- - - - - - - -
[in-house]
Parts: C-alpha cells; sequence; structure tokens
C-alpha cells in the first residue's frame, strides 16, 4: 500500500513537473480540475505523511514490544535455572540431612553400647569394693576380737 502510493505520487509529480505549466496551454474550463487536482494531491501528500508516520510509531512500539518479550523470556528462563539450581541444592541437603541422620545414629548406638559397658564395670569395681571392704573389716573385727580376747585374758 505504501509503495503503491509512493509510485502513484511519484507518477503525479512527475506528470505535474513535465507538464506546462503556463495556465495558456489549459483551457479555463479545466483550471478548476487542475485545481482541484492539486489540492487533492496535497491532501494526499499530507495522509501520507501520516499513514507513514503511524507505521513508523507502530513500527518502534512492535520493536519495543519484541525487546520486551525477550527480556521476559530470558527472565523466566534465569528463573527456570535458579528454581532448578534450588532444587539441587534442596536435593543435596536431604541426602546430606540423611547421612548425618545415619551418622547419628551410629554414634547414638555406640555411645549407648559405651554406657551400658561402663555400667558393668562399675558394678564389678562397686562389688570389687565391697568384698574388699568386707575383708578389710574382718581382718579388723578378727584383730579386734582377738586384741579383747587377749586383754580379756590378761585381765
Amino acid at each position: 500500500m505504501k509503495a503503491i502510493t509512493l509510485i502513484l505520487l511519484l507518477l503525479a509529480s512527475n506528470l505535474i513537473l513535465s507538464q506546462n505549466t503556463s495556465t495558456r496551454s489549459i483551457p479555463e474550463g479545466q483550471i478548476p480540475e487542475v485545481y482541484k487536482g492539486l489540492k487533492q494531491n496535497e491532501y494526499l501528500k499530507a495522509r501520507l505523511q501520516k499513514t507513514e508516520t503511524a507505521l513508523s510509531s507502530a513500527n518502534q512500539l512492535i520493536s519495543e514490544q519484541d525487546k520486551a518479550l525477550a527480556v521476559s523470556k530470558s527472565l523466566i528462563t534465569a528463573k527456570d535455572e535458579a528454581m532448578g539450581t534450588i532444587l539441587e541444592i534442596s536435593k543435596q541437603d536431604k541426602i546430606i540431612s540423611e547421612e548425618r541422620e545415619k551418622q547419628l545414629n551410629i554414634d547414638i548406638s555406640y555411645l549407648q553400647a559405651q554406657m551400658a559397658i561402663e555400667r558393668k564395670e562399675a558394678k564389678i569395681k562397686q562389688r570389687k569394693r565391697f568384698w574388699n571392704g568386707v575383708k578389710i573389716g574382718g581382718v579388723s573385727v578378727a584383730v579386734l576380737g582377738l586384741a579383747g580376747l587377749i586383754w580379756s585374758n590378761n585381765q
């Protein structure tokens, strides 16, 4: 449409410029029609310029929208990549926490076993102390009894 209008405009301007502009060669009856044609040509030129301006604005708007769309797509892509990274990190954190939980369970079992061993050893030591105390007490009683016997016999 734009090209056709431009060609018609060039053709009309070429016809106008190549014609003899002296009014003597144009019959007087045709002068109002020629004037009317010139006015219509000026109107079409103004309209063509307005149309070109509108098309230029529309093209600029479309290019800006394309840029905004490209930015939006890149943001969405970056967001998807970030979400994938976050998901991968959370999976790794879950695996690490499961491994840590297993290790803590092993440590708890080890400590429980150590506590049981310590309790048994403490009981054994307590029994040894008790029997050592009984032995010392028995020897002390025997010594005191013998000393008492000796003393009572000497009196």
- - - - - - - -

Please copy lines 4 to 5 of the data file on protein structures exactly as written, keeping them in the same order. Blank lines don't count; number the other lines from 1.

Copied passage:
Amino acid at each position: 500500500m505504501k509503495a503503491i502510493t509512493l509510485i502513484l505520487l511519484l507518477l503525479a509529480s512527475n506528470l505535474i513537473l513535465s507538464q506546462n505549466t503556463s495556465t495558456r496551454s489549459i483551457p479555463e474550463g479545466q483550471i478548476p480540475e487542475v485545481y482541484k487536482g492539486l489540492k487533492q494531491n496535497e491532501y494526499l501528500k499530507a495522509r501520507l505523511q501520516k499513514t507513514e508516520t503511524a507505521l513508523s510509531s507502530a513500527n518502534q512500539l512492535i520493536s519495543e514490544q519484541d525487546k520486551a518479550l525477550a527480556v521476559s523470556k530470558s527472565l523466566i528462563t534465569a528463573k527456570d535455572e535458579a528454581m532448578g539450581t534450588i532444587l539441587e541444592i534442596s536435593k543435596q541437603d536431604k541426602i546430606i540431612s540423611e547421612e548425618r541422620e545415619k551418622q547419628l545414629n551410629i554414634d547414638i548406638s555406640y555411645l549407648q553400647a559405651q554406657m551400658a559397658i561402663e555400667r558393668k564395670e562399675a558394678k564389678i569395681k562397686q562389688r570389687k569394693r565391697f568384698w574388699n571392704g568386707v575383708k578389710i573389716g574382718g581382718v579388723s573385727v578378727a584383730v579386734l576380737g582377738l586384741a579383747g580376747l587377749i586383754w580379756s585374758n590378761n585381765q
């Protein structure tokens, strides 16, 4: 449409410029029609310029929208990549926490076993102390009894 209008405009301007502009060669009856044609040509030129301006604005708007769309797509892509990274990190954190939980369970079992061993050893030591105390007490009683016997016999 734009090209056709431009060609018609060039053709009309070429016809106008190549014609003899002296009014003597144009019959007087045709002068109002020629004037009317010139006015219509000026109107079409103004309209063509307005149309070109509108098309230029529309093209600029479309290019800006394309840029905004490209930015939006890149943001969405970056967001998807970030979400994938976050998901991968959370999976790794879950695996690490499961491994840590297993290790803590092993440590708890080890400590429980150590506590049981310590309790048994403490009981054994307590029994040894008790029997050592009984032995010392028995020897002390025997010594005191013998000393008492000796003393009572000497009196």